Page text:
Supporting Evidence-Based Interventions (SEBI)

PHD opportunity: Artificial Intelligence and Machine Learning to improve predictive modelling of Anti Microbial Resistance

The project will use data-driven approaches to model antimicrobial use and resistance in human-livestock interactions in low-and middle-income countries.

PHD opportunity: Artificial Intelligence and Machine Learning to improve predictive modelling of Anti Microbial Resistance
Composite image credit: AI screen by wcn247 ; Fulani cattle pic by SEBI

Supervisors:  Dominic Moran, Andy Peters, Adrian Muwonge, Jasmina Lazic

Closing Date:  6th January 2021

Antimicrobial resistance (AMR) and the falling efficacy of medically important drugs is a global medical emergency.  AMR is the quintessential One Health problem, affecting the health of people, their animals, and the environment.  As a One Health problem, addressing AMR demands collaborations across multiple sectors, a diversity of disciplines, and public and private institutions.  Worldwide, many antibiotics used in human medicine are also used in food-animal production, not only for treating sick animals but also for disease prevention, treatment of in-contacts (metaphylaxis) and growth promotion.  There is general agreement that this often poorly regulated use is a significant driver/pressure of AMR and there is a need to develop a clearer macro to micro picture of how this resistance develops in specific locations.  

In the developing world, the majority of antimicrobial resistance (AMR) arises in the community setting where the livestock-human interface is particularly important.  But there are significant gaps in our knowledge linking antimicrobial use (AMU) and AMR.  This project aims to develop a data framework for understating the links between observed data on animal health, known disease prevalence and treatments and drug availability and the frequently unobserved processes that lead to the emergence of AMR and disease resistance hotspots.  AMR is a biological phenomenon that can emerge from the interplay of human, animal and environmental drivers and conditioners.  The project will seek to estimate community-generated antibiotic resistance (CGR) by exploiting relatively cheap information from antibiotic sources, distribution networks, household decision making and the known biological processes that drive antimicrobial susceptibility (to resistance) In seeking to bridge significant data gaps and uncertainties, the project will draw on Artificial Intelligence and Machine Learning to improve predictive modelling of AMR, the rational and legal use of antimicrobials and antibiotic combinations, as well as future research directions.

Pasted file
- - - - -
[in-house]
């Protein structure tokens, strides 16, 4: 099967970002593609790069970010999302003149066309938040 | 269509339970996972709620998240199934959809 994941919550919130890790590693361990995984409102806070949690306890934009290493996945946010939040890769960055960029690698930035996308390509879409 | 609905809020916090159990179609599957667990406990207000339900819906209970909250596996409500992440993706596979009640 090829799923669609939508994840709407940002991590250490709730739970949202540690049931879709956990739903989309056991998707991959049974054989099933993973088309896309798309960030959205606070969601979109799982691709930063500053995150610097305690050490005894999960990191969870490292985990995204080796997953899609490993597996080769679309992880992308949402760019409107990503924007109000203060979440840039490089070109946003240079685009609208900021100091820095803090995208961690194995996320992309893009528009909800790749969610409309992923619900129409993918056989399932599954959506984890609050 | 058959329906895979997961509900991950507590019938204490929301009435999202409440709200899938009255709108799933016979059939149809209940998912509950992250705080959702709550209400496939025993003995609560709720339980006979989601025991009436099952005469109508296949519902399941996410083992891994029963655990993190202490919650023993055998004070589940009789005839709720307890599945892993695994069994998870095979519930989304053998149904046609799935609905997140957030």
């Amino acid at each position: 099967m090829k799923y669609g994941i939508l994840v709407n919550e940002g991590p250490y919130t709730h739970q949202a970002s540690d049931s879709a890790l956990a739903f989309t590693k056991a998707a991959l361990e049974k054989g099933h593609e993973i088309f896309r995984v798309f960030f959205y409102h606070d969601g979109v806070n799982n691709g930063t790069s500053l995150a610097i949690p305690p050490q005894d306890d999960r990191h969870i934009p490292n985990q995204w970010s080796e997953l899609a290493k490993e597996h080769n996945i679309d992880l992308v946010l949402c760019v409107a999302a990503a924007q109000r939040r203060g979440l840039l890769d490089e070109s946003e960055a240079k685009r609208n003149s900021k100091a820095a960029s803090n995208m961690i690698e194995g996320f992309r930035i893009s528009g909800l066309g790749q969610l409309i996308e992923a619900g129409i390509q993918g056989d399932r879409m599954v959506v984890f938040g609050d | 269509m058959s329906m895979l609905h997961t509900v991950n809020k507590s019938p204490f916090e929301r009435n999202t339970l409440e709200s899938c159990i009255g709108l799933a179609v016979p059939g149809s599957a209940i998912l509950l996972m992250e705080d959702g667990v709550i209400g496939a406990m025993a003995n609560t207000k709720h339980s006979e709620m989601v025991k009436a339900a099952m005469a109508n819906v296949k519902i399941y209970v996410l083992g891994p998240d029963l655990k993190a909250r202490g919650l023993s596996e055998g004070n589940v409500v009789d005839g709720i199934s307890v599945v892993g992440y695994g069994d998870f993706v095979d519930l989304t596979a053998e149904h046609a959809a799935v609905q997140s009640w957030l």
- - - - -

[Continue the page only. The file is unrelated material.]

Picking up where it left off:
The project will build on expertise and data curated under the  Supporting Evidence Based Interventions (SEBI)SEBI mobilises and applies data and evidence to help the livestock community make better investments that improve livelihoods for smallholders in low and middle-income countries.  The project has collected systematic data on disease prevalence including those normally treated with antimicrobials e.g. mastitis.  The project would initially focus on prevalence data for Ethiopia and will use this to construct predictive capabilities with Nigerian data, using automation tools that will be developed and trialled as part of this project.  The student will develop an end-to-end understanding of the human and biological processes that explain AMR including expertise in antimicrobial sensitivity testing (AST) and the other is whole-genome sequencing for antimicrobial sensitivity testing.  They will also develop a variety of research, professional and project management skills through interaction with the SEBI team, Roslin and GAAFS researchers plus a period of internship with the CASE partners.

Funding information and application procedures

This 4 year PhD project is part of a competition funded by EASTBIO BBSRC Doctoral Training Partnership (DTP) .

This opportunity is open to UK and international students and provides funding to cover stipend and UK level tuition fees.  The University of Edinburgh will cover the difference between home and international fees meaning that the EASTBIO DTP will offer fully-funded studentships to all appointees.  However there is a cap on the number of international students the DTP can recruit.  It is therefore important for us to know from the outset which fees status category applicants will fall under when formally applying for entry to our university.

Please refer to UKRI website and Annex B of the UKRI Training Grant Terms and Conditions for full eligibility criteria.

EASTBIO Application and Reference Forms can be downloaded via

Please send your completed EASTBIO Application Form along with a copy of your academic transcripts to

You should also ensure that two references have been send to  by the deadline using the EASTBIO Reference Form.